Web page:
You have to admire the savvy major market PD who reports that his station is mandated to carry two more commercial minutes per hour than his direct format competition so he orders the talent to stop for commercials precisely from 11:30 to 18:30 and 41:30 to 48:30 while the other station - lucky enough to carry only ten minute loads in a pair of five minute stops - runs their breaks from 12:30 to 17:30 and 42:30 to 47:30.
Yes, it is just possible, since PPM is technically incapable of accurately measuring thirty second listening periods on a consistent basis that many times the tune-out potential picked up by PPM will be very close to the same in the majority of hours of both these stations!
So, Mr. Savvy Pants does get a point for attention to detail and electronic smarts from me. However, the personalities on both of them have to be sweating blood as two very anal programmers clock each break with their stopwatches.
Here's the danger.
PPM does a much better job of helping us all manage tune-out than it does tune-in and yet what is the easiest to manage isn’t always the most effective.
Certainly, a good format clock is built to maximize the length of time that a well-programmed radio station gives listeners what they tuned in expecting to hear, and seldom is that promos, sweepers, remote broadcasts and commercials.
However, it’s very hard to move the average number of minutes given in a typical occasion of listening much more than a minute or two (especially if it's located close to the crossover from one quarter hour to the next one).
Much larger “bang for the buck” movement in daily cume and time spent exposed is created by the number of days per week the average cume listener comes back to the station as well as the number of occasions per day.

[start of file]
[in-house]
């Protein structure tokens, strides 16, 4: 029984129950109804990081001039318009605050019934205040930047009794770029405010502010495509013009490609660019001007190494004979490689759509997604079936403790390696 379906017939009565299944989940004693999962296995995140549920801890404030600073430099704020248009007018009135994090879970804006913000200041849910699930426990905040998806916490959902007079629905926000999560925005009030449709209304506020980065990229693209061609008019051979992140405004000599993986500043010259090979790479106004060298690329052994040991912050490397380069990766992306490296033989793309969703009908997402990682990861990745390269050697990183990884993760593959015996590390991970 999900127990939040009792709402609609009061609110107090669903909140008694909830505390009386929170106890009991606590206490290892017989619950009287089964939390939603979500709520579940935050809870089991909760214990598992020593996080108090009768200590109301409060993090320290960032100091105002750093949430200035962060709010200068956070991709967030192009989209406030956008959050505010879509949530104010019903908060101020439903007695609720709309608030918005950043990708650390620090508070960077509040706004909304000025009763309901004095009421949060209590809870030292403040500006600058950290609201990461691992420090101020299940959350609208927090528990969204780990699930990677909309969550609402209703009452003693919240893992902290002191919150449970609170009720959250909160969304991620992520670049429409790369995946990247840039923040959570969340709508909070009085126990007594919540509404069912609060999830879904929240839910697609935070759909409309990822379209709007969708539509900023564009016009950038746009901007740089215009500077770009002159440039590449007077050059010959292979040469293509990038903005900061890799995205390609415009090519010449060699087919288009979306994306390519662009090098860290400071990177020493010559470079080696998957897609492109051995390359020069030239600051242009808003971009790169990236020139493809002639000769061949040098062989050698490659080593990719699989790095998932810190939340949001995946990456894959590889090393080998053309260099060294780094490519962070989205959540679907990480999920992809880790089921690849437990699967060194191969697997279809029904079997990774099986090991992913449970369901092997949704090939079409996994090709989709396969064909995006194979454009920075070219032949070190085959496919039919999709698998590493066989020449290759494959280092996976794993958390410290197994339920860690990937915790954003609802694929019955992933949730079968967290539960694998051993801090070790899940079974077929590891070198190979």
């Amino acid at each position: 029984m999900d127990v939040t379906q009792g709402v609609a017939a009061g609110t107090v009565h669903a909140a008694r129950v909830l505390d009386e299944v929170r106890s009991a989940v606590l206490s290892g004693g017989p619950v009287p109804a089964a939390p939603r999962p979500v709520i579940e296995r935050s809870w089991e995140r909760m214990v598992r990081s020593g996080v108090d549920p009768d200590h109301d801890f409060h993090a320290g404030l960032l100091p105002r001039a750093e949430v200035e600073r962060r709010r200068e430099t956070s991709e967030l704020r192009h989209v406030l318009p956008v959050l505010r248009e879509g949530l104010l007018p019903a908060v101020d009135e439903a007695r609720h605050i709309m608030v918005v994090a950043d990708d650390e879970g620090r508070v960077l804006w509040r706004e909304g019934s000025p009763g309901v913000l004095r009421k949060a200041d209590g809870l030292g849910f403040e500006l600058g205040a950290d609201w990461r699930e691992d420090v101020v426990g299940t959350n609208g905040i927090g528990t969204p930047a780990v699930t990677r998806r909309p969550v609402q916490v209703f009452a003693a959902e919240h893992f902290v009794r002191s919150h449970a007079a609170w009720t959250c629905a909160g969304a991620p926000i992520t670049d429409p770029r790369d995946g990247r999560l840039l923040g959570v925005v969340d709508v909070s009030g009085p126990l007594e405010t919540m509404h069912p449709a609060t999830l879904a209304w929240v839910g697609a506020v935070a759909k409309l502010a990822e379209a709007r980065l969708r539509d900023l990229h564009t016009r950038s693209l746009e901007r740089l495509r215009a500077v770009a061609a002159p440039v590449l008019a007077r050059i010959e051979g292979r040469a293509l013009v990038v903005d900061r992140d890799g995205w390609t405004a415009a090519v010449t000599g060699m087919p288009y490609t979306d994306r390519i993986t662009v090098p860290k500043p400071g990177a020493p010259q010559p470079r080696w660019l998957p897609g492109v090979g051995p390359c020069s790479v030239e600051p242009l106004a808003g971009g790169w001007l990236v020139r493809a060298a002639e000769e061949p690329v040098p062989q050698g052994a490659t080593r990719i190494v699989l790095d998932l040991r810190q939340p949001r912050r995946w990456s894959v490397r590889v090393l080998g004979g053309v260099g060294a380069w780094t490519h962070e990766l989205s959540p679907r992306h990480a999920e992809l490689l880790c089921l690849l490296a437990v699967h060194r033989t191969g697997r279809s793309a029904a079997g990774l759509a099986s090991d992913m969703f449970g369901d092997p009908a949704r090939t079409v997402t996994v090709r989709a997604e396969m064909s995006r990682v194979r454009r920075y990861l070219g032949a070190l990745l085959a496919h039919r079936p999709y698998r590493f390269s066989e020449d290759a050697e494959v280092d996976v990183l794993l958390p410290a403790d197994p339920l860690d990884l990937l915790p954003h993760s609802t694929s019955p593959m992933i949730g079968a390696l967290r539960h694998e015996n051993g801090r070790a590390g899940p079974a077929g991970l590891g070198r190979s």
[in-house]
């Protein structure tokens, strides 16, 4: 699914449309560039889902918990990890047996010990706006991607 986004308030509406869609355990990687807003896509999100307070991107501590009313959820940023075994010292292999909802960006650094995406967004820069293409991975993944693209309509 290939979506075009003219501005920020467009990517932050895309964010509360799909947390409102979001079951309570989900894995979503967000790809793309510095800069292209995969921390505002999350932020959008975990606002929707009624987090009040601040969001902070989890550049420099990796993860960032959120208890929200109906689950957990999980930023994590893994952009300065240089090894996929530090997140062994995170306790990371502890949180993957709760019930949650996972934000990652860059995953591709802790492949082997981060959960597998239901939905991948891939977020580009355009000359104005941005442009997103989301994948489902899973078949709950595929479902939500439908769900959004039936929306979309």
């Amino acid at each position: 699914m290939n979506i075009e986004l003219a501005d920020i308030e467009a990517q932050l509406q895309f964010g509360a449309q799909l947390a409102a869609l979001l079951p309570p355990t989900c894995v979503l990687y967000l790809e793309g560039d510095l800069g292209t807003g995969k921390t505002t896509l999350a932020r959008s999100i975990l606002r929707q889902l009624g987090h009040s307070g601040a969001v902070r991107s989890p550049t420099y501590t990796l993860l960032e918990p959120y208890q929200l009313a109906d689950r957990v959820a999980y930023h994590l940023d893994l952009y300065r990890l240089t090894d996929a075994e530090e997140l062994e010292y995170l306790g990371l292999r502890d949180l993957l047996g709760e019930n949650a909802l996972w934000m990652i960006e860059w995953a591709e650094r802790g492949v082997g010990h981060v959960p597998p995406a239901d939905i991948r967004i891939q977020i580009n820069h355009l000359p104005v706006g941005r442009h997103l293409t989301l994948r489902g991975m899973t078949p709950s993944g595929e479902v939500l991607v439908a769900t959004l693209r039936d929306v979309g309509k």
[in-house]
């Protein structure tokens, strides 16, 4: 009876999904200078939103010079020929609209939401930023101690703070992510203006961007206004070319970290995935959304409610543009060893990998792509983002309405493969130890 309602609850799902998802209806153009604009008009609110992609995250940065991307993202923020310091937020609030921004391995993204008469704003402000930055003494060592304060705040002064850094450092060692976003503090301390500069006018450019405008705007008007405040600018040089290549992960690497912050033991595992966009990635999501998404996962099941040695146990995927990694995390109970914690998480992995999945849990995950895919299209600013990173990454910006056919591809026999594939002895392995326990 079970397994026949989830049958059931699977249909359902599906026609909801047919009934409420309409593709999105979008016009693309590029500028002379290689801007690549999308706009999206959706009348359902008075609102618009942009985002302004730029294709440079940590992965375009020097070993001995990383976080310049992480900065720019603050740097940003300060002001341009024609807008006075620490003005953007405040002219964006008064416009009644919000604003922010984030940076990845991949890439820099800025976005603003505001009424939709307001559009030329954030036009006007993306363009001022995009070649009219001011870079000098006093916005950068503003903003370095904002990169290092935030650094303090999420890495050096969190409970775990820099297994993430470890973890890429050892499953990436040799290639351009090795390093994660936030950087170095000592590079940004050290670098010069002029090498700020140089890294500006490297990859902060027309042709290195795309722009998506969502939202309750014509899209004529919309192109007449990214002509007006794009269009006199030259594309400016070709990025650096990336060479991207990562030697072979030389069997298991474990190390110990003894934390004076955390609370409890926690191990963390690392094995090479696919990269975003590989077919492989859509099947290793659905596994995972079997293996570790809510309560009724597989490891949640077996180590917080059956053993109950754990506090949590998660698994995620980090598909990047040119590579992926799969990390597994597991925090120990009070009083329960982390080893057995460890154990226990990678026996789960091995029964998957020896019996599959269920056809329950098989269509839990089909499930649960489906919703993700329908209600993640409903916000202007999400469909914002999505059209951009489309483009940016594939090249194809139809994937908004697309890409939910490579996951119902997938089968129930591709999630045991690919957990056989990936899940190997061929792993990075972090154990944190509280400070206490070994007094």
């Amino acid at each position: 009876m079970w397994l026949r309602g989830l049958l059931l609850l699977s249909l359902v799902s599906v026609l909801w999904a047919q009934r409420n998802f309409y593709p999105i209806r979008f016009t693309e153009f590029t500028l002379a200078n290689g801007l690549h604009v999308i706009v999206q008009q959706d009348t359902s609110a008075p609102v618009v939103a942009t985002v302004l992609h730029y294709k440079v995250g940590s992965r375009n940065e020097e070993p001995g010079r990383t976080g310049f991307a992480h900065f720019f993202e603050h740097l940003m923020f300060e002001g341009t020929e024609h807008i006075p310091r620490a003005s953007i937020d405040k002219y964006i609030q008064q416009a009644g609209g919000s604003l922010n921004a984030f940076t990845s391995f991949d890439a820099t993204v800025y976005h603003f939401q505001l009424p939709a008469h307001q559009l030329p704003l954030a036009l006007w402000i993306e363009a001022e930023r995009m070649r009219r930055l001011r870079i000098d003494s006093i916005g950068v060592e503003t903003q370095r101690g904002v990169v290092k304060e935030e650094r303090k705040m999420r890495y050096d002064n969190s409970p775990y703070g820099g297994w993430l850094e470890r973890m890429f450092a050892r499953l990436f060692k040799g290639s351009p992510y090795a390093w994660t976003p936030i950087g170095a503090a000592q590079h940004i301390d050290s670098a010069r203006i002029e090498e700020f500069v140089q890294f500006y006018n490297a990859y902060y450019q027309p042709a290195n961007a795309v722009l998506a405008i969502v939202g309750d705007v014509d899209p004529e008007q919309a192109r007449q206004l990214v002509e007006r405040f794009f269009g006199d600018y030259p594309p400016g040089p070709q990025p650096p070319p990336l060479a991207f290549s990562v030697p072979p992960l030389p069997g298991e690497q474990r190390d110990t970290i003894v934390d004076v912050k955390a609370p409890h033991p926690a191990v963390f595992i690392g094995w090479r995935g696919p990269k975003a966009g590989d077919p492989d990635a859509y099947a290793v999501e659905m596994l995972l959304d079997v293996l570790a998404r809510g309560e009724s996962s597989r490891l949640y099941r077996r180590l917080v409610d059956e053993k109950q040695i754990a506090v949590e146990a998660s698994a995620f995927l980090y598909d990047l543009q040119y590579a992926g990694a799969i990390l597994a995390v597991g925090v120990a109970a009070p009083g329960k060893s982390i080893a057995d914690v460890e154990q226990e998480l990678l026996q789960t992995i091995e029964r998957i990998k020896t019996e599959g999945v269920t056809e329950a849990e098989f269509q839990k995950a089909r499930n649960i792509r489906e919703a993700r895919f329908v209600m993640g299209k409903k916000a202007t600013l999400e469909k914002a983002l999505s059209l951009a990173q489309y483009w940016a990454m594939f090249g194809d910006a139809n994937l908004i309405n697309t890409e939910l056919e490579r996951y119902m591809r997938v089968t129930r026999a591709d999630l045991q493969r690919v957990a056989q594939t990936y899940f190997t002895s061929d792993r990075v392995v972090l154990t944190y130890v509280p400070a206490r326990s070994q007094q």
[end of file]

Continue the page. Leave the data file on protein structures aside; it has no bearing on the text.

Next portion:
Far better to get someone to start listening at :03 or :04, :18 or :19, :33 or :34 OR :43 or 44 when that minute or two leads into 26 or 27 minutes of great expectations met or exceeded!
Adding a minute or two to your TSE at the wrong time may not even buy you one more quarter hour of listening.
Adding a new occasion to your P-1 TSE invariably gets you another quarter hour and perhaps even two of them.
So, it’s a lot more productive to teach talent to always have something entertaining and fresh to say several times in every quarter hour and then spend the time they’re using now to watch the clock instead to create powerful, metaphorical and emotional teases to those strong content moments.
That will bring the listener who might be tempted to leave due to the interruptions - regardless of their length - right back in "seven" minutes.
That way, you’ll have a better shot at both more and longer spans of listening rather than just :30 seconds more.
Stop watching the clock so much. Prep both content and great teases to it.
Then, watch your numbers move in the right direction ... by more than just inches/seconds.
Make it Matter On-Air and On Social! - You have approximately 15 seconds to make a first impression. That is just as true in radio as it is in real life. The amount of time you are granted af...
4 weeks ago